The casserole doesn't have a strong eggplant taste, but then, eggplant doesn't have a strong eggplant taste. I knew it had cracker crumbs and cheese, and made an educuated guess as to milk. It has a buttery flavor, too, and a crumb-and-cheese topping. In yesterday's iteration, I roasted five small-medium globe eggplants for 40 minutes at 400F in the CSO on steam-bake. Let them cool, halved them and scooped out the flesh; it made about 2 1/2 cups when lightly mashed up. Stirred in two beaten eggs, about four ounces of grated co-jack cheese, a quarter-cup or so of half and half, and about 2/3 of a sleeve of Ritz crackers, crushed into crumbs. Stirred that up and smoothed it out in a deep-dish pie plate. Topping was the rest of the sleeve of crushed Ritz, and about another 2 ounces of grated cheese. Baked at 350, steam bake, 30 minutes in the CSO. It was close. Real close. Could have been a little saltier; I didn't salt, as both the cheese and the crackers are fairly salty. I might use grated Velveeta next time, and I think the topping would benefit from grated Parm. There was too much topping; I needed about half as much. I might add some melted butter next time. And it would have benefitted from some black pepper. Other than that, it was pretty much spot on. Thd other eggplant treatment I really love is to take cubes of eggplant, toss them in a mixture of honey and miso, and roast them. Yumm-O!
  20. kayb

    Lunch! What'd ya have? (2018)

    Still lots of veggies at the Farmers' Market, so lunch was veggie-centric today. Corn (from the freezer, and I very nearly scorched it, but the browned bits ARE tasty!), green beans with ham that had been vac-packed and frozen since Easter; and eggplant casserole, along with cornbread. I am coming closer and closer to nailing the eggplant casserole recipe from one of my favorite restaurants, The Cupboard in Memphis, where I've been eating since 1977 and have yet to try an entree or a sandwich; that's 40 years of vegetable plates. A classic case of "it ain't broke, so don't fix it."
  21. kayb

    Aldi

    I buy all my milk, half-and-half, cream and butter at Aldi; generally MUCH cheaper than Kroger (including butter, a buck a pound cheaper; half-and-half is comparably cheaper, whole milk close to the same. I find mushrooms at a good price there, consistently. Supermarket cheese is significantly cheaper, as is orange juice frozen concentrate. Bread has a tendency not to be fresh. Produce is fairly consistently a good deal.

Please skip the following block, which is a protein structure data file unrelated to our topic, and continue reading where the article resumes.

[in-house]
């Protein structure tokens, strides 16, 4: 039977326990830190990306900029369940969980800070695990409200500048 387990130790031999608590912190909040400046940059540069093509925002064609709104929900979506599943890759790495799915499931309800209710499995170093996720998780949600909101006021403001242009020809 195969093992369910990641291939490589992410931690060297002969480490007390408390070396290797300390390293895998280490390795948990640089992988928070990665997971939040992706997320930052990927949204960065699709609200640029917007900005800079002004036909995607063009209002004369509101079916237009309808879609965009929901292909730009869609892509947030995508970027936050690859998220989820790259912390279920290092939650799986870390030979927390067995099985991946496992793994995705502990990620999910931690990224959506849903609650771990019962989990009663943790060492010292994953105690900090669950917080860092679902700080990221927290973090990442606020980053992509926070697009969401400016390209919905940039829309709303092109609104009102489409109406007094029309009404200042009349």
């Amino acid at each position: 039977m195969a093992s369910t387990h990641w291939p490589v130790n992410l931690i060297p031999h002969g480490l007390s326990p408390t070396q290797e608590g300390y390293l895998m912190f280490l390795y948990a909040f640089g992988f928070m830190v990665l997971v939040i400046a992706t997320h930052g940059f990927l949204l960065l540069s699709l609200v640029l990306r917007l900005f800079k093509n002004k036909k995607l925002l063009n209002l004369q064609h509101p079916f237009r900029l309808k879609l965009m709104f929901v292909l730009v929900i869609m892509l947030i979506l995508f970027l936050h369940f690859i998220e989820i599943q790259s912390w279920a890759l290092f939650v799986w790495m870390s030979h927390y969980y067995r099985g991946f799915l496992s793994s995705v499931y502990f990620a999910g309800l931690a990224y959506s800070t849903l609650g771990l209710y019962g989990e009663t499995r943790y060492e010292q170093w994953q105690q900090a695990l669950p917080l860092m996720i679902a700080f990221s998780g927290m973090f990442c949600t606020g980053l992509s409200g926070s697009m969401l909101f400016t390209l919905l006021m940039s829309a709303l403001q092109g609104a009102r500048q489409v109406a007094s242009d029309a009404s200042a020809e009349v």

22. It IS tough to let it go, @Smithy, but I won't ever move back up there, and I don't want to see the house set empty or fool with leasing it and the attendant headaches that brings. Selling it is the smart thing to do, but I will admit to being sentimental about my home for the first 18 years of my life. But it'll make a good home for someone who wants a little land outside of town, and I actually have a cousin who's interested in it, which would be nice because it would still be in the family. Be assured when I light somewhere -- to avoid the tax hit, I plan to take what I get out of that place and put it into a new home here in Jonesboro -- one of the first things I plan to do is plant some fruit trees. One will be a pineapple pear. I tried preserves last year with Bartletts from the market, and they're but a pale imitation of the real thing.
  23. Bear with me. Long post coming up. I'm getting ready to sell my parents' "home place" up in West Tennessee, if I can bear to do so. So I gathered up my brood of children and grandchildren to go up there, spend a night, and make up our minds what we wanted out of the place. One thing I knew I wanted was pears. There's a wonderful old pear tree, probably 50+ years old, down by what was once the garden. It's a pineapple pear, and the hard, dry fruit makes the best pear preserves known to modern man. My father ate them with his scrambled eggs for breakfast every day of his life except Sunday, when breakfast was cereal. And pear preserves with scrambled eggs, bacon and a biscuit is a breakfast I'll still choose above all others. So I dispatched the Thundering Herd out to pick pears. ars The old tree only bears about once every three years now. This year, it was loaded. I brought home about 30 pounds of pears. em This is about half of them. Lucy was unimpressed. Peeled, sliced and sugared a Dutch oven and a stock pot full and set them to simmering. A cup of sugar to a pound of pear slices. A quarter-cup of water per pot. That's it. th After about three hours at a low simmer, they're a beautiful reddish brown, and ready to can. I canned eight pints. Still got a bucket of pears to go. Will be back up there in two weeks, and will get more pears then. y They taste like home. And I plan on making enough to last me for a long, long time.